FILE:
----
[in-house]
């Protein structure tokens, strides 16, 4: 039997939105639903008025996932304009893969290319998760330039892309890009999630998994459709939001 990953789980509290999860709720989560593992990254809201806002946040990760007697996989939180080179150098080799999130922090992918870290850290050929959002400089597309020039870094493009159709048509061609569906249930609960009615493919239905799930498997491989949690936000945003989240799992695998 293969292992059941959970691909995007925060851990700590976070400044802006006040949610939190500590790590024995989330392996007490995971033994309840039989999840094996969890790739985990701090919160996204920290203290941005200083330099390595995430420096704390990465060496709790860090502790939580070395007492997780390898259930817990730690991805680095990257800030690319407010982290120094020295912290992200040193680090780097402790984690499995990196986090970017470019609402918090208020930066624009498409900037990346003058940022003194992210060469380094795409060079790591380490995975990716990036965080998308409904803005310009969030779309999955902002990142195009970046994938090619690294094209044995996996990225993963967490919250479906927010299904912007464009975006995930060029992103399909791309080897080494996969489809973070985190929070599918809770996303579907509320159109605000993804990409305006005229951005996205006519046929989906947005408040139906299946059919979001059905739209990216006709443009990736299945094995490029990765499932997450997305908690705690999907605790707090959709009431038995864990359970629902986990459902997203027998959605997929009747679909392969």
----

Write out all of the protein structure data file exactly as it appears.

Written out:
[in-house]
């Protein structure tokens, strides 16, 4: 039997939105639903008025996932304009893969290319998760330039892309890009999630998994459709939001 990953789980509290999860709720989560593992990254809201806002946040990760007697996989939180080179150098080799999130922090992918870290850290050929959002400089597309020039870094493009159709048509061609569906249930609960009615493919239905799930498997491989949690936000945003989240799992695998 293969292992059941959970691909995007925060851990700590976070400044802006006040949610939190500590790590024995989330392996007490995971033994309840039989999840094996969890790739985990701090919160996204920290203290941005200083330099390595995430420096704390990465060496709790860090502790939580070395007492997780390898259930817990730690991805680095990257800030690319407010982290120094020295912290992200040193680090780097402790984690499995990196986090970017470019609402918090208020930066624009498409900037990346003058940022003194992210060469380094795409060079790591380490995975990716990036965080998308409904803005310009969030779309999955902002990142195009970046994938090619690294094209044995996996990225993963967490919250479906927010299904912007464009975006995930060029992103399909791309080897080494996969489809973070985190929070599918809770996303579907509320159109605000993804990409305006005229951005996205006519046929989906947005408040139906299946059919979001059905739209990216006709443009990736299945094995490029990765499932997450997305908690705690999907605790707090959709009431038995864990359970629902986990459902997203027998959605997929009747679909392969």